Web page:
printf("%s", s);
  return 0;
}

This program is finished with exception of filling in the data in variable s. As this is quite tedious to do by hand, we will do it using a program:

char s[] = "\";\nint main(void)\n{\n  printf(\"char s[] = \\\"\");\n  char *t = s;\n  while (*t)\n  {\n    if (*t == '\\n')\n      printf(\"\\\\n\");\n    else if (*t == '\"')\n      printf(\"\\\\\\\"\");\n    else if (*t == '\\\\')\n      printf(\"\\\\\\\\\");\n    else\n      printf(\"%c\", *t);\n    t++;\n  }\n  printf(\"%s\", s);\n  return 0;\n}\n";

Putting it all together, we get a program that prints its own source:

char s[] = "\";\nint main(void)\n{\n  printf(\"char s[] = \\\"\");\n  char *t = s;\n  while (*t)\n  {\n    if (*t == '\\n')\n      printf(\"\\\\n\");\n    else if (*t == '\"')\n      printf(\"\\\\\\\"\");\n    else if (*t == '\\\\')\n      printf(\"\\\\\\\\\");\n    else\n      printf(\"%c\", *t);\n    t++;\n  }\n  printf(\"%s\", s);\n  return 0;\n}\n";
int main(void)
{
  printf("char s[] = \"");
  char *t = s;
  while (*t)
  {
    if (*t == '\n')
      printf("\\n");
    else if (*t == '"')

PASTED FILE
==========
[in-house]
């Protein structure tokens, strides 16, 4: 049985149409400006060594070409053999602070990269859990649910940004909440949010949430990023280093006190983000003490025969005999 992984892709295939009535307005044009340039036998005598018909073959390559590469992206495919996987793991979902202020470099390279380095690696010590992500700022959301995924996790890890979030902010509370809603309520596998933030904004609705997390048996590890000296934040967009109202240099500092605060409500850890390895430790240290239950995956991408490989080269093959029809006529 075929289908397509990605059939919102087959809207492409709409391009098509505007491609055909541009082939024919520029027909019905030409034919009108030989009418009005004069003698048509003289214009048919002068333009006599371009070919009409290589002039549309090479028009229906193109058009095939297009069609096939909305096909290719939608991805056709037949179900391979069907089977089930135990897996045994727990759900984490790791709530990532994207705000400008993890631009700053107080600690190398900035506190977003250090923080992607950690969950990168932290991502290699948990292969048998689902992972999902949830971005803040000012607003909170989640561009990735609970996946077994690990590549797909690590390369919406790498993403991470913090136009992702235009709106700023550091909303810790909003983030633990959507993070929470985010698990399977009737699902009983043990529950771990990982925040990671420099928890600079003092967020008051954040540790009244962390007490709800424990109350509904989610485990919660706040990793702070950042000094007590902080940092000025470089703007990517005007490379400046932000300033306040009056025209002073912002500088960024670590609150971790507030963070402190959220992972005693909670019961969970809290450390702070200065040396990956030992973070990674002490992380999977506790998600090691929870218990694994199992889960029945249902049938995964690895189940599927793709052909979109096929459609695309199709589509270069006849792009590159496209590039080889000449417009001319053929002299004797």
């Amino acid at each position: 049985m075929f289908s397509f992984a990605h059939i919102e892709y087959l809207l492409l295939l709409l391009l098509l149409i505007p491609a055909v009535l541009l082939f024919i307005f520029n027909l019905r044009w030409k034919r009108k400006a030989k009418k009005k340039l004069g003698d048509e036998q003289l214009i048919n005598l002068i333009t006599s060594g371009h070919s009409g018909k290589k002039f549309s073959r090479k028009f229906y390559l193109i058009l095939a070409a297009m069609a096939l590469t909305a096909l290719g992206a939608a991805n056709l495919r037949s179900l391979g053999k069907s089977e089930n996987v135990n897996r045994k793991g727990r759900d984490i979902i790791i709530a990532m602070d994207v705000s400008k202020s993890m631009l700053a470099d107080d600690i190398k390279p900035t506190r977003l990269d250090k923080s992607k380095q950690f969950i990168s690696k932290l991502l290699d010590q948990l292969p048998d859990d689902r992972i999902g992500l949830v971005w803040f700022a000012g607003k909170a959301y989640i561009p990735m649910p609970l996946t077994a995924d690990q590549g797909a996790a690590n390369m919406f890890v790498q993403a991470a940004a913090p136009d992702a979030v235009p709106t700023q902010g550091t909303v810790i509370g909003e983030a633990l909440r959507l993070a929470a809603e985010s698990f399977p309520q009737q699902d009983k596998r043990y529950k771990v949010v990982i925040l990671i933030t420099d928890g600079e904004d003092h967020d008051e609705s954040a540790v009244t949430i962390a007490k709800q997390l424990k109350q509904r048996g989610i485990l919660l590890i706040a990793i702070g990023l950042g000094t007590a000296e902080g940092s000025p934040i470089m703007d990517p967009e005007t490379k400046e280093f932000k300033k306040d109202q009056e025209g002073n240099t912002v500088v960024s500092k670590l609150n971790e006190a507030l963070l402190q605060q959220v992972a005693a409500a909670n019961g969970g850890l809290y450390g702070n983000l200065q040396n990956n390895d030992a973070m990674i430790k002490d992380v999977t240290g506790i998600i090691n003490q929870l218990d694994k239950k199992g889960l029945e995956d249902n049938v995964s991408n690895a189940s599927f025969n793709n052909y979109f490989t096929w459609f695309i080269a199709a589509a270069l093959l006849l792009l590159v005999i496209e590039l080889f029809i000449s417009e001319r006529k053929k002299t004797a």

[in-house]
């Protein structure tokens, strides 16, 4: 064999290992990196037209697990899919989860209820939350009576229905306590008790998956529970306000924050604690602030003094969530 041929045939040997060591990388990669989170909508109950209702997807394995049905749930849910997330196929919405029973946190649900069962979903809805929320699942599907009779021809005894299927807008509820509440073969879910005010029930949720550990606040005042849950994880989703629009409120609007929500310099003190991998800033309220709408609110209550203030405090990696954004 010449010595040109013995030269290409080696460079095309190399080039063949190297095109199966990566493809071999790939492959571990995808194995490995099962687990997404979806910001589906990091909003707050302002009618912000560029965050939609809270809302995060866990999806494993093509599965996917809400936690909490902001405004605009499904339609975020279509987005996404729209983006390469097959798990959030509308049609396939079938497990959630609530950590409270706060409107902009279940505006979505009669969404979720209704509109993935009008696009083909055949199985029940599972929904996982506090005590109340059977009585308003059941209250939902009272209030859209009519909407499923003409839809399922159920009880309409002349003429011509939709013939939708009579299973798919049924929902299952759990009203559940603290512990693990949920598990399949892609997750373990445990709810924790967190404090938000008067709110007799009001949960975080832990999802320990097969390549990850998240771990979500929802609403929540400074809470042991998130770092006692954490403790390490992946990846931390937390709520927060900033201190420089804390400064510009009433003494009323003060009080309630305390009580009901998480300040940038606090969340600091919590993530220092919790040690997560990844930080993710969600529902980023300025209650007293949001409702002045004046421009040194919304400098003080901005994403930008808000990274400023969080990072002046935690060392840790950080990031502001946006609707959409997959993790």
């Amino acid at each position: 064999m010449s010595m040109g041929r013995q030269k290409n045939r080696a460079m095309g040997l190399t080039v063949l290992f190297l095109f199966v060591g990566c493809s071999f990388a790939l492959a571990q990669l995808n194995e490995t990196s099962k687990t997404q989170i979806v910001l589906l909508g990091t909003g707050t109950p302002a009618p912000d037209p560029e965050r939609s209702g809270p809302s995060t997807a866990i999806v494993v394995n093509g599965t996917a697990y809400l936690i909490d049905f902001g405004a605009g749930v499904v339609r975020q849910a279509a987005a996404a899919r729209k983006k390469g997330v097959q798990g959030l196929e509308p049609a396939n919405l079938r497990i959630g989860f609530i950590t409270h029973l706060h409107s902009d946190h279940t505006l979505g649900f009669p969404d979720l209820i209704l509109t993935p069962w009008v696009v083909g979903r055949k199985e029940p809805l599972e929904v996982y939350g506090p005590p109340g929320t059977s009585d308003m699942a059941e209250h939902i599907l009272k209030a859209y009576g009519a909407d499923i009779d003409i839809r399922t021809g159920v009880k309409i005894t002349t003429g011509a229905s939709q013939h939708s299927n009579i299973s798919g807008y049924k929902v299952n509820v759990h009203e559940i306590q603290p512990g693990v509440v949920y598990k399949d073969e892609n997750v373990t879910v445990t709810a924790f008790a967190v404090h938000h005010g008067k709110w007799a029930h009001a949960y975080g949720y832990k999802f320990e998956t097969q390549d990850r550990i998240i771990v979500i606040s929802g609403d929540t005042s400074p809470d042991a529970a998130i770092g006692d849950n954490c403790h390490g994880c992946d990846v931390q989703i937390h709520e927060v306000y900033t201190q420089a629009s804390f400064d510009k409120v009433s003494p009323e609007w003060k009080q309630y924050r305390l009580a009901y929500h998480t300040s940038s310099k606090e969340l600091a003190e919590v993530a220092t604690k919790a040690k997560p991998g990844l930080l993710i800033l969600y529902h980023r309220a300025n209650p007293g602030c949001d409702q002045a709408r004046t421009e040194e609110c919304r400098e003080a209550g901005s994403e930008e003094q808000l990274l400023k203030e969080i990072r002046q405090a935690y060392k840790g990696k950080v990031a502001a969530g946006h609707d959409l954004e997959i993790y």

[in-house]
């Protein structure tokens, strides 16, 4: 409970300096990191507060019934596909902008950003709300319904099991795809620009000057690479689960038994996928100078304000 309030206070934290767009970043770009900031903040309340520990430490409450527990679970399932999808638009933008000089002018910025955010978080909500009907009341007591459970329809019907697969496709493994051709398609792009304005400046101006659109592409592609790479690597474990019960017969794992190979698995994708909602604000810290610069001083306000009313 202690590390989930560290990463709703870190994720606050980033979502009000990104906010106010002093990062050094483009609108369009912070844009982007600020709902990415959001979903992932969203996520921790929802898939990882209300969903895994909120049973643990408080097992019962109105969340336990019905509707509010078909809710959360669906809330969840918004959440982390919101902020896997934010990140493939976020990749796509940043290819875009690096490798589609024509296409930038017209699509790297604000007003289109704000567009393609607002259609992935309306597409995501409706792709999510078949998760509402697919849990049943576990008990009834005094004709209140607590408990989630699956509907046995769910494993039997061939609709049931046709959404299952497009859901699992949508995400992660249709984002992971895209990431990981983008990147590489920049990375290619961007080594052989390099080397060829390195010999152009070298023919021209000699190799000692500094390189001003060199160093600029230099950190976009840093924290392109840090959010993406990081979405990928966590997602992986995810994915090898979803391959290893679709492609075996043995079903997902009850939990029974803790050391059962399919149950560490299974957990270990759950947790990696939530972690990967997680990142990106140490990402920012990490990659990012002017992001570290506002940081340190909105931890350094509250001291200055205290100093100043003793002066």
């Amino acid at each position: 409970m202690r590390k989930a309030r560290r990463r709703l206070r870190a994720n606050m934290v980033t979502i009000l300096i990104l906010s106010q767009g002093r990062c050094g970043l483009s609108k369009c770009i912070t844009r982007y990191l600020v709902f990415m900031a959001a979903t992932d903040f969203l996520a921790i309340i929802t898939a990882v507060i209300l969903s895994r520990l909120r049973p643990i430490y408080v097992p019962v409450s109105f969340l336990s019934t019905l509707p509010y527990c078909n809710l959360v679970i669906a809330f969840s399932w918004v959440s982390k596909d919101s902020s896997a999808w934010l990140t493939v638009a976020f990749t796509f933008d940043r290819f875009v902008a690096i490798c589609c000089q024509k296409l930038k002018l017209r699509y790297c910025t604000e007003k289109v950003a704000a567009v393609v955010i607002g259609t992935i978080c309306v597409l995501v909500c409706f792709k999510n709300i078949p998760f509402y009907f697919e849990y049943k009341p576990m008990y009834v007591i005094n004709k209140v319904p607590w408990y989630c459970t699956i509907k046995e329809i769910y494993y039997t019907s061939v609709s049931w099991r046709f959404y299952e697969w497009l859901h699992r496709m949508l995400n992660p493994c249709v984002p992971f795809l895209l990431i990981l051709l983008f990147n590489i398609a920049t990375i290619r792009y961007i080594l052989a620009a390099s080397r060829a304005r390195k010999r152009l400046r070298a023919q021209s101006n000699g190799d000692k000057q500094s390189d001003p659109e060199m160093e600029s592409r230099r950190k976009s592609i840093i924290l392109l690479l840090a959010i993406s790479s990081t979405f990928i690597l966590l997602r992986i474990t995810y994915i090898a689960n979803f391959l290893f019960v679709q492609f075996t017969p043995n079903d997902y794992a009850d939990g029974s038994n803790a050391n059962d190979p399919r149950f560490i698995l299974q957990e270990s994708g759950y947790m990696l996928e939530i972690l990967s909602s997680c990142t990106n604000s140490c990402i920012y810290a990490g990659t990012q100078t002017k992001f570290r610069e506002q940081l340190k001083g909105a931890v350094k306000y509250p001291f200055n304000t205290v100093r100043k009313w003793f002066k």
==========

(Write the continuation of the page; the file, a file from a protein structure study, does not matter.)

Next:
printf("\\\"");
    else if (*t == '\\')
      printf("\\\\");
    else
      printf("%c", *t);
    t++;
  }
  printf("%s", s);
  return 0;
}

But, though it works in GCC, it’s not a strict C99 file:

cc1: warnings being treated as errors
prog.c: In function ‘main’:
prog.c:4: error: implicit declaration of function ‘printf’
prog.c:4: error: incompatible implicit declaration of built-in function ‘printf’

This can be fixed by including the stdio.h header:

#include <stdio.h>
char s[] = "\";\nint main(void)\n{\n  printf(\"#include <stdio.h>\\nchar s[] = \\\"\");\n  char *t = s;\n  while (*t)\n  {\n    if (*t == '\\n')\n      printf(\"\\\\n\");\n    else if (*t == '\"')\n      printf(\"\\\\\\\"\");\n    else if (*t == '\\\\')\n      printf(\"\\\\\\\\\");\n    else\n      printf(\"%c\", *t);\n    t++;\n  }\n  printf(\"%s\", s);\n  return 0;\n}\n";
int main(void)
{
  printf("#include <stdio.h>\nchar s[] = \"");
  char *t = s;
  while (*t)
  {
    if (*t == '\n')
      printf("\\n");
    else if (*t == '"')
      printf("\\\"");
    else if (*t == '\\')
      printf("\\\\");
    else
      printf("%c", *t);
    t++;
  }
  printf("%s", s);
  return 0;
}

Doing a Python quine

Doing a Python quine is much easier, because the built-in function repr() gives a string representation of an object, allowing us to skip most of the code of the C quine. Using it we can get this natural three line quine:

s = "print 's = %s' % repr(s)\nprint s"
print 's = %s' % repr(s)
print s

If we want to do code golfing, we can:

  • Remove unnecesary spaces and line breaks.
  • Printing the representation of the data and the data using only one print statement.

This give us a much shorter quine:

s="print's=%s;%s'%(repr(s),s)";print's=%s;%s'%(repr(s),s)

though still longer than the record one.